Taking Time To Learn About Other's Experiences of the Light

This comes from the Advices and Queries of Britain Yearly Meeting:

Take time to learn about other people’s experiences of the Light. Remember the importance of the Bible, the writings of Friends and all writings which reveal the ways of God. As you learn from others, can you in turn give freely from what you have gained? While respecting the experiences and opinions of others, do not be afraid to say what you have found and what you value. Appreciate that doubt and questioning can lead to spiritual growth and to a greater awareness of the Light that is in us all.

This was the query I chose to reflect on this morning before I started working and I wanted to share it with all of you. I feel as though each line is worth a response but I won’t do that, I’ll just offer a couple thoughts.

Since arriving in Camas, three months ago (!), I have been asking a couple basic questions of people in the church (and then in turn, inviting them to ask one another these questions). I’ve taken these questions from one of my professors at Fuller, Mark Branson, who has spent a lot of time working with helping congregations move to a more missional orientation. The questions are:

In all of the ways we connect with the local community, the nation and the world, what do you believe are the most important and meaningful? Describe those times when you believe our church was most faithful or effective in missional activities. What have been your own most valuable experiences? If you had three wishes…

While these aren’t exactly, “Take time to learn about other people’s experiences of the Light,” they do come close. And with people sharing their dreams you can often here how people relate to the Light of Christ without ever mentioning it. Yet, I will add this more direct question to my list because I think it opens up the opportunity for even more dialogue around what is essential.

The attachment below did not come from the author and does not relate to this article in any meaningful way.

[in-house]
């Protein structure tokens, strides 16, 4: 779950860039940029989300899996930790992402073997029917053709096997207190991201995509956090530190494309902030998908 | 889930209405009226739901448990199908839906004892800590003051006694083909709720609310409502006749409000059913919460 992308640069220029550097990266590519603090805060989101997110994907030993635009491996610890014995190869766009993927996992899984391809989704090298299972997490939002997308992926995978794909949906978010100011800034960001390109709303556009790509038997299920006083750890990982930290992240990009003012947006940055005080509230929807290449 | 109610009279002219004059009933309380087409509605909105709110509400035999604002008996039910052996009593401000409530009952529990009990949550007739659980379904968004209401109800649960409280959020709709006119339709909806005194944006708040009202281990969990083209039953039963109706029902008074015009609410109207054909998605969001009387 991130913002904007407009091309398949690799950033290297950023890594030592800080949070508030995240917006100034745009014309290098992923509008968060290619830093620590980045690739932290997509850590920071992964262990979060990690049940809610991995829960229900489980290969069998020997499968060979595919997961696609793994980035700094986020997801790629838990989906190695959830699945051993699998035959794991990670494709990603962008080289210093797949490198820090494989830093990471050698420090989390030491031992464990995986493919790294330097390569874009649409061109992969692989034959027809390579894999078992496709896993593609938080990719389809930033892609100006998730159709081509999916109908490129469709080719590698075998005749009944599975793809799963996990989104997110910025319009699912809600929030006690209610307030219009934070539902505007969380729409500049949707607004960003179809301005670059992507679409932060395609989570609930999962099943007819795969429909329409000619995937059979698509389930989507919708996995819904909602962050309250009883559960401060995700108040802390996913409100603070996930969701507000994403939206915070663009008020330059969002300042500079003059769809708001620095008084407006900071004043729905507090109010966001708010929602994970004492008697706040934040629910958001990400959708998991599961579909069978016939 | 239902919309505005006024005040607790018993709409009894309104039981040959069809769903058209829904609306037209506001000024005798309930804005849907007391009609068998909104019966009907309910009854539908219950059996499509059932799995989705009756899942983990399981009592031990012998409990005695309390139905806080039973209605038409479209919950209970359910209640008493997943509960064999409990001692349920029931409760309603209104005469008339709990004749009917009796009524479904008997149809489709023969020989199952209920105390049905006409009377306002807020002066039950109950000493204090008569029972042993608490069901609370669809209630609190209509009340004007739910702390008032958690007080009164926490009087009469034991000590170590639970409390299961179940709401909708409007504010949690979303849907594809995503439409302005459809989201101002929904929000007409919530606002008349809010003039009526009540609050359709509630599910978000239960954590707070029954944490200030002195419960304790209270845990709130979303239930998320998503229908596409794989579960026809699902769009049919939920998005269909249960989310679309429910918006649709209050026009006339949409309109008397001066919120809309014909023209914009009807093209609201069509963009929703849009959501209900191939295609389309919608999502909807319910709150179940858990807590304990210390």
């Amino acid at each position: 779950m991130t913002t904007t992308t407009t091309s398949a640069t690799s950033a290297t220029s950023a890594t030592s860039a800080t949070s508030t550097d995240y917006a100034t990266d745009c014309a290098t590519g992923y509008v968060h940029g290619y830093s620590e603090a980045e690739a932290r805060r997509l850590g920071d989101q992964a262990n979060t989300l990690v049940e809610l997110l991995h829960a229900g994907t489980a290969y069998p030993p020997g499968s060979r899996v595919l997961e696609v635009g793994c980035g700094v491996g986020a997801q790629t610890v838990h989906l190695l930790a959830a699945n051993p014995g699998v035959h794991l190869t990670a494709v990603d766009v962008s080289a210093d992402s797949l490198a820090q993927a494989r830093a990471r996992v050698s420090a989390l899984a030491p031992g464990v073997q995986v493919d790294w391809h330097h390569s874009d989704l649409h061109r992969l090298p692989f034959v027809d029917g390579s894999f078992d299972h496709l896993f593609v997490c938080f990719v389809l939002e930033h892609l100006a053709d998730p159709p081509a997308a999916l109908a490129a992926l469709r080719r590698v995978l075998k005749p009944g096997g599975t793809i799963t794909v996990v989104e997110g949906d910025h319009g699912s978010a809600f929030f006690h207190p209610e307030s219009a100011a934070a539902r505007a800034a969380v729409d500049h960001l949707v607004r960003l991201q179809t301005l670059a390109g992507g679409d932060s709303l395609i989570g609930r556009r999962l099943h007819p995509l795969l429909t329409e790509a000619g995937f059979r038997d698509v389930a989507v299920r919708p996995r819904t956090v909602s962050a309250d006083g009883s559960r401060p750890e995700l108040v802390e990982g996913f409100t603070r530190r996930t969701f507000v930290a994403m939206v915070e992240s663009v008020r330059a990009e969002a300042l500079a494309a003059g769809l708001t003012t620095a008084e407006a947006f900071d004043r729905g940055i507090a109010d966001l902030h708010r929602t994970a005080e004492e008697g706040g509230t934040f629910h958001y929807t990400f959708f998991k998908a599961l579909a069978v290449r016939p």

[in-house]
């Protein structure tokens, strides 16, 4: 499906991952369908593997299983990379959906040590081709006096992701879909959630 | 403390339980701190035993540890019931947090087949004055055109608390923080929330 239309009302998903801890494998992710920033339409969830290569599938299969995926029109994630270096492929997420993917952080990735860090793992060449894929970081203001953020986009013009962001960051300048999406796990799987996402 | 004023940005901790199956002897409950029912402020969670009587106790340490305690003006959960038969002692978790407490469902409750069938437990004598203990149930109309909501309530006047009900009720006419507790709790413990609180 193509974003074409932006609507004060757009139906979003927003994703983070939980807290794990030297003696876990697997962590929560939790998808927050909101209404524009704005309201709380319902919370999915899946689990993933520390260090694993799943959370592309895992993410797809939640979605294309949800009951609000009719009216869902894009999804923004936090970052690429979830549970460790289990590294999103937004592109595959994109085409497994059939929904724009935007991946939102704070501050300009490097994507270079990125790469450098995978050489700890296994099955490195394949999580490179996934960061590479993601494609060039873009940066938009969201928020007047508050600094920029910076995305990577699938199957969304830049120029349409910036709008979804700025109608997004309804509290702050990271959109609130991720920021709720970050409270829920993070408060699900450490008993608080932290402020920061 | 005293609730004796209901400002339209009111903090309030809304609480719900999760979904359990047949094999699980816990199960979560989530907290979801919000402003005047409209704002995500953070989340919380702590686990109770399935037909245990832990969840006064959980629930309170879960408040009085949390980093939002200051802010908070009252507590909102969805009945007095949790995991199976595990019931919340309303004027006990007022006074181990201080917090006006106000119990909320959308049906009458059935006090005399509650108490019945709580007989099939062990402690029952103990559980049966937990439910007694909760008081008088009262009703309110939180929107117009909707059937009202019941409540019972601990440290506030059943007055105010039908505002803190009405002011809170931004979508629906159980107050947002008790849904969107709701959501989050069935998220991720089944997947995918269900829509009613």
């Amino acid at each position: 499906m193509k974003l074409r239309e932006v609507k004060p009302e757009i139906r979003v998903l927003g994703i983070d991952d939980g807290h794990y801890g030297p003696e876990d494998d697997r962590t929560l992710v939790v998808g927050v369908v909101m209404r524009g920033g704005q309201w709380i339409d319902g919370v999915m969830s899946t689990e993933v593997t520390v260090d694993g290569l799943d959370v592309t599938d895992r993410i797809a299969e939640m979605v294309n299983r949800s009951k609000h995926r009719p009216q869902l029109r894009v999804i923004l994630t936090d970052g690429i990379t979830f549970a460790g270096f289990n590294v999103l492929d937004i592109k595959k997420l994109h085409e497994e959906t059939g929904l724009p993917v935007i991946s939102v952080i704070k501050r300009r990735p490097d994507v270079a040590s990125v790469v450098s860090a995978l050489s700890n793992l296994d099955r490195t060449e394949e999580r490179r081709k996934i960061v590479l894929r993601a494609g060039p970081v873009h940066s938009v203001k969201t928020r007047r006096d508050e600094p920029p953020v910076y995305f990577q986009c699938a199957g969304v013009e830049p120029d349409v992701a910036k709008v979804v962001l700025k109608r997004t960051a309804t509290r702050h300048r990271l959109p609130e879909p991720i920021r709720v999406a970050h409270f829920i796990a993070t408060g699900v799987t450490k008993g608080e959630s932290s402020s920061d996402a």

For me I often experience the Light in relationships with other people. When I feel like I deeply connect with someone, have an inspiring conversation, or am able to listen and share in another’s journey, whether painful or hope-filled, I often leave those encounters feeling as though I’ve met with Jesus. There are other ways as well, but this seems to be one consistent way that I find spiritual connection with Christ.

Finally, I have been trying to be mindful of Spiritual writings and find nourishment there. I have been trying to keep up with the Revised Common Lectionary for daily readings within Scripture, along with reading and studying the Gospel of Luke. I have also really enjoyed reading Simone Weil’s “Gravity and Grace” in the mornings, and will continue to share quotes from that as I move along through that book. Finally, I’ve mentioned before that I’m reading James Wm. McClendon’s corpus (I’m currently in his Ethics) as a way of being mentored by his thought.

How about you? How would you respond to this query?

Published by

Wess

...is the William R. Roger Director of Friends Center and Quaker Studies at Guilford College in Greensboro, NC., PhD in Intercultural Studies from Fuller Theological Seminary, served as a "released minister" at Camas Friends Church, and father of three. He enjoys sketchnoting, sharing conversation over coffee with a friend, listening to vinyl and writing creative nonfiction.